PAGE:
W.E.B. Du Bois
William Edward Burghardt Du Bois (February 23, 1868 – August 27, 1963) was an American sociologist, socialist, historian, civil rights activist, Pan-Africanist, author, writer, and editor. Raised in Great Barrington, Massachusetts, Du Bois grew up in a fairly tolerant and integrated community, and after finishing graduate work at the University of Berlin and Harvard, where he was the first African American to achieve a doctorate, he became a professor of history, sociology, and economy at Atlanta University. Du Bois was one of the creators of the National Association for the Advancement of Colored People (NAACP) in 1909.
Racism was the main target of Du Bois's polemics, and he heavily protested against lynching, Jim Crow laws, and discrimination in education and employment. His cause involved individuals of color everywhere, particularly Africans and Asians in colonies. He was a proponent of Pan-Africanism and helped arrange several Pan-African Congresses to fight for the freedom of African colonies from European powers. Du Bois made several travels to Europe, Africa, and Asia. After World War I, he surveyed the experiences of American black troops in France and documented widespread discrimination and racist in the United States military.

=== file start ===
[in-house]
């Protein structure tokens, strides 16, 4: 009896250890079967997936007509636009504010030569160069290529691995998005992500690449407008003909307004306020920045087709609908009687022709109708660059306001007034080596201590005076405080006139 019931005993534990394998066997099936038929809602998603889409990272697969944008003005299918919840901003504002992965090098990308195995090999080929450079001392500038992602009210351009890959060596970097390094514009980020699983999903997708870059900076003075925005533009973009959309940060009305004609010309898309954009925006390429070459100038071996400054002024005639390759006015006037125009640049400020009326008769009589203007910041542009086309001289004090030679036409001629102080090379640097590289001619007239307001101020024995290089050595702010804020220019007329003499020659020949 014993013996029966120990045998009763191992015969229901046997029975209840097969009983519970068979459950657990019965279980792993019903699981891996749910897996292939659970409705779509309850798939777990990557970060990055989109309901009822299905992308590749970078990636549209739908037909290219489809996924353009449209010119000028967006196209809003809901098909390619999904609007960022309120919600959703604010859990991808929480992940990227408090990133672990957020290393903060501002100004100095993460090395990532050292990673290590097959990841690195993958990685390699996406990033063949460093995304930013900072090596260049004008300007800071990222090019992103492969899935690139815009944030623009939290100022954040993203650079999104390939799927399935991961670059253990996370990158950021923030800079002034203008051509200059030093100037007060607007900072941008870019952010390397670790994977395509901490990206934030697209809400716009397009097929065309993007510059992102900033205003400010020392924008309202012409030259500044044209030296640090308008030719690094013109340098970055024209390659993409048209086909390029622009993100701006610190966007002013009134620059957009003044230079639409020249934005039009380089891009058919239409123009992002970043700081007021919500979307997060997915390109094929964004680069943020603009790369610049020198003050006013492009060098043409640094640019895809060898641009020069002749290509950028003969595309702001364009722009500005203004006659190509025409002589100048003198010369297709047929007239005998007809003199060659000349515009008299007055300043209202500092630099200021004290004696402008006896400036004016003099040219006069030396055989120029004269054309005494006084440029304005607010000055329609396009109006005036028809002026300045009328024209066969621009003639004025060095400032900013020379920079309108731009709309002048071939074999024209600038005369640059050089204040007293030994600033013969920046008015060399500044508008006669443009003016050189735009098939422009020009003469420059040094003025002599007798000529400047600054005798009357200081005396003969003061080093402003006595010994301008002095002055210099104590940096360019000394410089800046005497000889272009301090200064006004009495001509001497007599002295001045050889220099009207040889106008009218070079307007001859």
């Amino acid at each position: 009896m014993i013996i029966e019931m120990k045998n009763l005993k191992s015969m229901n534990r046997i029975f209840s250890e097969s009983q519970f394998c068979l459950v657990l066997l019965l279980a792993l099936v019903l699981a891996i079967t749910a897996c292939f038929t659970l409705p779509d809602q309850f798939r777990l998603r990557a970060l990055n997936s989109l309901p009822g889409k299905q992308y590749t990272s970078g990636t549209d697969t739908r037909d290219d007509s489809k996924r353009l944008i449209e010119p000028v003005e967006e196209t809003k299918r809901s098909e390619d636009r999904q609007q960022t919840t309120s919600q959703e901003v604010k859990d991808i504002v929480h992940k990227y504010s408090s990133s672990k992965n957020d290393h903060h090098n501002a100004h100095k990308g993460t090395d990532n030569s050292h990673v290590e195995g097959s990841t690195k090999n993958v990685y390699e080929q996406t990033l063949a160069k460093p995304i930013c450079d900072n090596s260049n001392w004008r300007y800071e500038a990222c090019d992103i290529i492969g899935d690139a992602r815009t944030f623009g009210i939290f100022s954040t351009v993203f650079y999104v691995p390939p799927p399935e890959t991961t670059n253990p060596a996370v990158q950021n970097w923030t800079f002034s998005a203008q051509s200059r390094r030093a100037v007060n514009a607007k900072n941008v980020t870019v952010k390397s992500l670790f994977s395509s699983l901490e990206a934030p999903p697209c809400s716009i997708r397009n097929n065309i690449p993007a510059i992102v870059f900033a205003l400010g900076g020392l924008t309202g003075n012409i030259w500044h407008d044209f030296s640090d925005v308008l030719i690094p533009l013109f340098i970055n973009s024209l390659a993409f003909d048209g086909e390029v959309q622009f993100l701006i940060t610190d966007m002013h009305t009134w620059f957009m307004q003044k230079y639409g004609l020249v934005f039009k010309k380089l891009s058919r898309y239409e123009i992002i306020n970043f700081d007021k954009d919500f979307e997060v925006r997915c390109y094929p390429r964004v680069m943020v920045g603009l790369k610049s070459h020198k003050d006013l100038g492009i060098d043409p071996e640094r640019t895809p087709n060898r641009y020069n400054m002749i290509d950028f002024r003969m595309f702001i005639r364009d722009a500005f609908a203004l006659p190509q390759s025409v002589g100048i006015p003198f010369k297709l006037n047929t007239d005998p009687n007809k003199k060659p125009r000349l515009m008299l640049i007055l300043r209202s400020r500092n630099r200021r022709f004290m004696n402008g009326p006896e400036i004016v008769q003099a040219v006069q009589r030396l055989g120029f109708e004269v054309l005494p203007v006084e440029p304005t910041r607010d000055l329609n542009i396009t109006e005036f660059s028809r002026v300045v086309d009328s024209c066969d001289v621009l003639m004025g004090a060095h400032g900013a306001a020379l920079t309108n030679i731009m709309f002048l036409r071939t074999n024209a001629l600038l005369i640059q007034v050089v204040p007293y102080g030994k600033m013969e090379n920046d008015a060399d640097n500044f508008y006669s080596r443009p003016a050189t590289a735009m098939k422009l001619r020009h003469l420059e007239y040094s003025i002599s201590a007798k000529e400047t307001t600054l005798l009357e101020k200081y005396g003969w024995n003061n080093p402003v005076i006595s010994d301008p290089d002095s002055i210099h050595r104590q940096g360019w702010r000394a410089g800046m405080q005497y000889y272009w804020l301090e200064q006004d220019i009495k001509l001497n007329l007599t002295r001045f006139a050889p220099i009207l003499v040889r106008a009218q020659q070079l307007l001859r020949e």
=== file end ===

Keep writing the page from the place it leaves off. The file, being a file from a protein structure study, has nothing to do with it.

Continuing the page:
Du Bois was a prolific author. His collection of essays, The Souls of Black Folk, is a seminal work in African-American literature; and his 1935 magnum opus, Black Reconstruction in America, challenged the prevailing orthodoxy that blacks were responsible for the failures of the Reconstruction Era. Borrowing a phrase from Frederick Douglass, he popularized the use of the term color line to represent the injustice of the separate but equal doctrine prevalent in American social and political life. He opens The Souls of Black Folk with the central thesis of much of his life's work: "The problem of the twentieth century is the problem of the color-line."
His 1940 autobiography Dusk of Dawn is regarded as one of the first scientific treatises in American sociology. He published two other life stories, all three containing essays on sociology, politics, and history. In his role as editor of the NAACP's journal The Crisis, he published many influential pieces. Du Bois believed that capitalism was a primary cause of racism, and he was generally sympathetic to socialist causes throughout his life. He was an ardent peace activist and advocated nuclear disarmament. The United States' Civil Rights Act, embodying many of the reforms for which Du Bois had campaigned his entire life, was enacted a year after his death.